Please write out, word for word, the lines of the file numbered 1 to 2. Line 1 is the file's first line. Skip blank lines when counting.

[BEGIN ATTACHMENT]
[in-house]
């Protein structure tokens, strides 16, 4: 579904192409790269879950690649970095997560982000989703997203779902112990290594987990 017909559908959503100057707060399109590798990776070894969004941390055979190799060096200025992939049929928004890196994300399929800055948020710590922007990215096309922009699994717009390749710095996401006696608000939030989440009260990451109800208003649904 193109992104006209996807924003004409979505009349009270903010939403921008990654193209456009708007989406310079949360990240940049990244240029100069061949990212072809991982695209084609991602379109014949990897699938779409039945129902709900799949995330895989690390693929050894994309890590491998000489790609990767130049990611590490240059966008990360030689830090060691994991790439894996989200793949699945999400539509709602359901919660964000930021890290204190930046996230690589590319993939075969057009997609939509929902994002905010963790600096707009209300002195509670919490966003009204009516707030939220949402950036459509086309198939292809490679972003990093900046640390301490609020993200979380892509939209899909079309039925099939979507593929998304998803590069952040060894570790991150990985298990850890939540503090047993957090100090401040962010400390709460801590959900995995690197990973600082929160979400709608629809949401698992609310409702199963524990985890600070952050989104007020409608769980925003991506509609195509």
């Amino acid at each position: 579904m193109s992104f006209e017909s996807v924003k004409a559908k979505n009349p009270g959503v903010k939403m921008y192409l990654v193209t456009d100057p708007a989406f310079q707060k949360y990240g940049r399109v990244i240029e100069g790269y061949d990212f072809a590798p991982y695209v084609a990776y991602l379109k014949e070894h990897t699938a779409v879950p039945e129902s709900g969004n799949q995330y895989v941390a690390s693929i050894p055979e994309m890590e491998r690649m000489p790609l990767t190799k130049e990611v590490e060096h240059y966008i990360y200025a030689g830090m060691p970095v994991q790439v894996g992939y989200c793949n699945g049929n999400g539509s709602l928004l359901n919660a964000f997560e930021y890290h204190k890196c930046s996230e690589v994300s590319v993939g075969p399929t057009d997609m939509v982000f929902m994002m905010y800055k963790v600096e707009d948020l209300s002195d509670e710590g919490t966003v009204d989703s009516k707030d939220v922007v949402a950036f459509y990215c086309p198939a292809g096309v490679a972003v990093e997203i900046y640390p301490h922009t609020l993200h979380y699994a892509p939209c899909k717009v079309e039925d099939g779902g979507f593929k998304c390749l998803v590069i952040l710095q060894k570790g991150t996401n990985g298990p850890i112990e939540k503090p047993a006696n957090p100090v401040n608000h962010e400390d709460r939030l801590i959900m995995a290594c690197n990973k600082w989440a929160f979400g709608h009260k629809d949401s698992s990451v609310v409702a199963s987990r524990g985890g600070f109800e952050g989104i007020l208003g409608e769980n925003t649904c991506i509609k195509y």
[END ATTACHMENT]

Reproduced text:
[in-house]
């Protein structure tokens, strides 16, 4: 579904192409790269879950690649970095997560982000989703997203779902112990290594987990 017909559908959503100057707060399109590798990776070894969004941390055979190799060096200025992939049929928004890196994300399929800055948020710590922007990215096309922009699994717009390749710095996401006696608000939030989440009260990451109800208003649904 193109992104006209996807924003004409979505009349009270903010939403921008990654193209456009708007989406310079949360990240940049990244240029100069061949990212072809991982695209084609991602379109014949990897699938779409039945129902709900799949995330895989690390693929050894994309890590491998000489790609990767130049990611590490240059966008990360030689830090060691994991790439894996989200793949699945999400539509709602359901919660964000930021890290204190930046996230690589590319993939075969057009997609939509929902994002905010963790600096707009209300002195509670919490966003009204009516707030939220949402950036459509086309198939292809490679972003990093900046640390301490609020993200979380892509939209899909079309039925099939979507593929998304998803590069952040060894570790991150990985298990850890939540503090047993957090100090401040962010400390709460801590959900995995690197990973600082929160979400709608629809949401698992609310409702199963524990985890600070952050989104007020409608769980925003991506509609195509």